He became furious when Mordecai, Esther's adopted father, refused to obey the order.
In his fury, Haman issued an order to annihilate all the Jews.

Esther, who had not seen the king in some days -- and that tells us much about their marriage,
the lack of involvement, communication, and trust -- was encouraged by Mordecai to intercede
on behalf of her people.
To do this meant a possible death sentence.

Esther said, "I will go to the king,... if I perish, I perish." (Esther 4:16, RSV)
What a risk! What involvement! What commitment!

Esther had come to know this love through her adopted father, Mordecai.
Some of you have never been fathers in the flesh, but perhaps you have been
a better father to some than their natural father.
You have shown love and compassion to a niece, nephew, or youth in the community or in the church.
You have been a spiritual father, willing to trust, accept risk, and involve yourself because you loved.

Esther and Mordecai knew trust, involvement, and commitment.
They faced the risks and won.

A Father And His Two Sons

Luke 15 is the second example of love.
The younger son asked for his share of the coming inheritance that he might go out on his own.
His father gave it to him -- no fuss, no fighting.
He had loved his son and reared him, and then he let him go -- risking him to a far country.
The father never gave up and later reaped the reward of renewed and deepened love.
He had a commitment that stayed until the finish and later saw the boy's return.
The Father's Love

The crucial thing about love is that it can only be spelled with help from the Father.
Just as the daughter asked, "Daddy, how do you spell love?" --
so must we come to God in order to know the true meaning of love.

The apostle John said, "Love is of God...; See how He has shown His love among us."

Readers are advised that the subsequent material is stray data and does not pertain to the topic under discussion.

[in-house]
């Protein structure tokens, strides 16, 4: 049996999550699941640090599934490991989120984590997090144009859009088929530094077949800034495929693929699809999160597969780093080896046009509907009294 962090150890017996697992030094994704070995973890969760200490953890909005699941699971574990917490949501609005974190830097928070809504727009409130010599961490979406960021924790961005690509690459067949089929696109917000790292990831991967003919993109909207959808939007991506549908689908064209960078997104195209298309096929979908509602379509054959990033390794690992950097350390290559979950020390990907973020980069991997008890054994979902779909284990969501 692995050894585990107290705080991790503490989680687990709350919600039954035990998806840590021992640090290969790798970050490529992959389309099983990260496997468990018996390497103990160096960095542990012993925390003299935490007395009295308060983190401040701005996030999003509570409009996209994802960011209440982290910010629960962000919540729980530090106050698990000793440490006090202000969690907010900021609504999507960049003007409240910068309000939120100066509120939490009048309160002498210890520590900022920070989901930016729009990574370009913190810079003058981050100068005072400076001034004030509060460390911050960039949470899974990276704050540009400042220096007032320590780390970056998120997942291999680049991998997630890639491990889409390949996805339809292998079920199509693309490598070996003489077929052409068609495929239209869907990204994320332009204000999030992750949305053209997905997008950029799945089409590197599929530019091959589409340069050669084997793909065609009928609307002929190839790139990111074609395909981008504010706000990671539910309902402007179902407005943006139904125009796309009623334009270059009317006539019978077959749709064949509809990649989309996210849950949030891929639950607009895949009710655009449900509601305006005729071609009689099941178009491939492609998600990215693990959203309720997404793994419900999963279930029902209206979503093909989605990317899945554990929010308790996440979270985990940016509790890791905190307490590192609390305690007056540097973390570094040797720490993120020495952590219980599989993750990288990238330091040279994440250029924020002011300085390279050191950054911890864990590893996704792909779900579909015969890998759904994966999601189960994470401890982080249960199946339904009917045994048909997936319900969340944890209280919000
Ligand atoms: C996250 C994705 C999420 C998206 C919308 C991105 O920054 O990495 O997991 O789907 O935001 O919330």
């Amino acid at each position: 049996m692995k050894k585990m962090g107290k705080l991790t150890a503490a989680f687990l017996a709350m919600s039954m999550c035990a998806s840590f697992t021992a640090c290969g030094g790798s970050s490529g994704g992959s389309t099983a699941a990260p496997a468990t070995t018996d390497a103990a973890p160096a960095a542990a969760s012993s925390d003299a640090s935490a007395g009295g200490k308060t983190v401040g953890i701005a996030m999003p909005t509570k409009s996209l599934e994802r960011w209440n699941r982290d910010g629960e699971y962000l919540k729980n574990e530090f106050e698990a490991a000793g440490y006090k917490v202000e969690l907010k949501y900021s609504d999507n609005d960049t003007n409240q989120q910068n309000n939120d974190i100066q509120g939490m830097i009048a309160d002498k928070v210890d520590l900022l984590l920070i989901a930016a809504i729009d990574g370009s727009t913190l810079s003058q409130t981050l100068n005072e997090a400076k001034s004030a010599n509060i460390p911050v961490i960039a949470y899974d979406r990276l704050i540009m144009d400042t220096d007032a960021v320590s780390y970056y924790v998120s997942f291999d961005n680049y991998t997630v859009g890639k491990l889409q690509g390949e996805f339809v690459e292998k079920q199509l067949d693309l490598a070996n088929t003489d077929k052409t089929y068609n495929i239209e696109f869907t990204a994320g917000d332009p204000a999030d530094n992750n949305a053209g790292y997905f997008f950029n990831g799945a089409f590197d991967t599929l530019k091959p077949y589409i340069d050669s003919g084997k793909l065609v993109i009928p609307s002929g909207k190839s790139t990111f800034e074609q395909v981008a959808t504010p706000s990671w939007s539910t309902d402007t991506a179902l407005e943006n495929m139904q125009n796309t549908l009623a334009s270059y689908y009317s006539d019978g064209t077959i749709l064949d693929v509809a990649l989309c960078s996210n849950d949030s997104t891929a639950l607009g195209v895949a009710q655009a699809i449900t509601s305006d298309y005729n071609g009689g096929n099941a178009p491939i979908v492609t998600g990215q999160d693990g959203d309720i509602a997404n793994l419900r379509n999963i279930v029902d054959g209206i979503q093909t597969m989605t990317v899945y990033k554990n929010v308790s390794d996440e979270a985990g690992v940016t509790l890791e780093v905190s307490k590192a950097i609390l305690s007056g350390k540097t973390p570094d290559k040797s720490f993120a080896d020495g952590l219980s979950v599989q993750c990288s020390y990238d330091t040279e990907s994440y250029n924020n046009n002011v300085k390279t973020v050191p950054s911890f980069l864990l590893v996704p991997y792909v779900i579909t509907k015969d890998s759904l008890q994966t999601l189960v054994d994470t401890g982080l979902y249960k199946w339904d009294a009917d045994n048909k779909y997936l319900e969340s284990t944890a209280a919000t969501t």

We cannot know what love is outside of a relationship with the Lord.
In creation God has shown His love for the entire world, over which we were called
to ";have dominion."
What a risk!

In Christ God "became flesh and dwelt among us."
In Christ our Lord became involved with the full dimensions of our lives -- temptation, suffering, joy, death.
He was willing to share all in order to give us life.

At the cross Jesus demonstrated commitment of the deepest kind. (Romans 5: 8)
Facing the cross, John noted the commitment of love --
"... having loved His own who were in the world, He loved them to the end." (John 13: 1)

Through the church He loves us still; He has trusted us with the ministry of reconciliation.
He risks the mission of winning the world to the likes of us.
He isn't finished yet. (Philippians 1:6; 1 John 3: 1-2)

"Daddy, how do you spell love?"
The Father tells us to spell it with trust, involvement, and commitment.

In his letter to the Ephesian Christians, Paul prays that we may know the dimensions of Christ's love
and be rooted and grounded in it.
He begins the prayer with the hope "that Christ may dwell in your hearts by faith..." (3: 17)
There can be no love until Christ is first received into our hearts by faith.
We must be willing to acknowledge our sin and our failure to accept Christ's death for our sin.
This is trust.
We risk it all for Him.
We are willing to become involved.
We make a firm and lasting commitment.

Then, we can truly know the love of God.

Sermon by Dr. Harold L. White
Email Dr. White at hleewhite@AOL.COM